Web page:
According to the Radiological Society of North America (RSNA), use of opioids during pregnancy can have a significant effect on infant brain activity. With the current ongoing opioid crisis, this issue is quite prevalent and important to study further. Infants exposed to opioids can suffer from neonatal abstinence syndrome (NAS) and experience drug withdrawal effects. A team of researchers from Indiana School of Medicine, led by Dr. Radhakrishnan, wanted to learn more about the effects of this opioid exposure on neurological processes in the babies of these infants, so they studied the brain of 16 infants, half exposed to opioids in utero, and half that were not exposed to opioids. They used fMRI and brain mapping to evaluate brain activity and functional connectivity to the amygdala which is linked to regulation of emotions and feelings such as fear and aggression. Significant differences were found between the two groups in terms of how the amygdala showed connectivity to other brain regions. They stated however, that further work needed to be done to better establish the nature of this difference. It is important to continue studying these issues to learn how to better improve outcomes for infants with NAS and to develop treatments for babies that have been prenatally exposed to opioids.
Radiological Society of North America, sciencedaily.com (From November 25, 2019)
Istradefylline, sold under the trade name Nourianz, was approved by the U.S. Food and Drug Administration in August of 2019. It is an adenosine receptor (A2) antagonist used as an adjunctive treatment to Levodopa/Carbidopa in patients with Parkinson’s Disease who are experiencing “off” episodes. As we know, Parkinson’s Disease is a neurodegenerative disorder traditionally characterized by hypodopaminergia in the central nervous system, specifically in the substantia nigra. The symptoms include motor impairment such as rigidity, shuffling gait, tremors, and in the long-term can even lead to dementia. Current treatments (L-Dopa & Carbidopa) are aimed at increasing levels of dopamine in the brain by either acting as a precursor to DA or by inhibiting its decarboxylation, thereby increasing its overall levels. Patients with Parkinson’s can also experience “off” episodes, in which the medication eventually stops working and wears off, and symptoms can recur. The A2 adenosine receptors (GPCRs that increase cAMP) are co-expressed with DA receptors in the striatum and oppose each other’s effects via downstream intracellular signaling mechanisms. Therefore an antagonist of the A2 receptor stops the inhibition of dopamine’s effects in the brain. This is an important therapeutic because it is a distinct mechanism of action (non-dopaminergic approach) aimed at improving dopaminergic function to increase the time patients remain in the “on” phase. Further, PD manifests differently in every patient and often treatments are not aimed at the “off” episodes that have the potential to significantly affect quality of life in patients undergoing chronic treatment.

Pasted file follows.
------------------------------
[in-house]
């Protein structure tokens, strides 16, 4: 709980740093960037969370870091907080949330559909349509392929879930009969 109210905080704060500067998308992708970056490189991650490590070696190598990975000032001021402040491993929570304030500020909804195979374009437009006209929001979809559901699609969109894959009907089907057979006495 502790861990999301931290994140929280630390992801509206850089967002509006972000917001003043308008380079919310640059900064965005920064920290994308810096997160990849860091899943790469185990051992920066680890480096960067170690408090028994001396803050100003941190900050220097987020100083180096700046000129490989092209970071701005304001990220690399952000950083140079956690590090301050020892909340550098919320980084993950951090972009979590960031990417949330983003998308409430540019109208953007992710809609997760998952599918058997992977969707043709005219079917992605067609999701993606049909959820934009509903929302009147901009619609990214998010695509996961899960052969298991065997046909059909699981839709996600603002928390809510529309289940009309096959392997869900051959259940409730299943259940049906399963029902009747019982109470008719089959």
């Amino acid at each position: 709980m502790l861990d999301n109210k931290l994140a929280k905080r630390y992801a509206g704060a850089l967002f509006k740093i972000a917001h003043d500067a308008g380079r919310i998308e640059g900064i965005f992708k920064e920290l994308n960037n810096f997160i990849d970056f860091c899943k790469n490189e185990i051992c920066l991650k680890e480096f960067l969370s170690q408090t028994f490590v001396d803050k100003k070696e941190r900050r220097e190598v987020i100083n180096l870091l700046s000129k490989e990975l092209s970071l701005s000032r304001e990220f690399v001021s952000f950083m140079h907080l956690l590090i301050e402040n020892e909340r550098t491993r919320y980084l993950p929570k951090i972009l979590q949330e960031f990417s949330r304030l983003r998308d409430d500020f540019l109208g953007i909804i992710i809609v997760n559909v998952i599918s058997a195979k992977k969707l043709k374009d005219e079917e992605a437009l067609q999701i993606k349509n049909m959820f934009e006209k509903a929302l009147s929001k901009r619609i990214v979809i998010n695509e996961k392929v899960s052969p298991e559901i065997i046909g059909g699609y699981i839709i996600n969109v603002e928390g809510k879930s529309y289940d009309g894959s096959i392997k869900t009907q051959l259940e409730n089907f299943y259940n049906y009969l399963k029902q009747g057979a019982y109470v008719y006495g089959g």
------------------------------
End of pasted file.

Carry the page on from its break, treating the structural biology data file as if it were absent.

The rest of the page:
Fun fact: caffeine is also an A2 receptor antagonist… (https://www.ncbi.nlm.nih.gov/pmc/articles/PMC3414662/)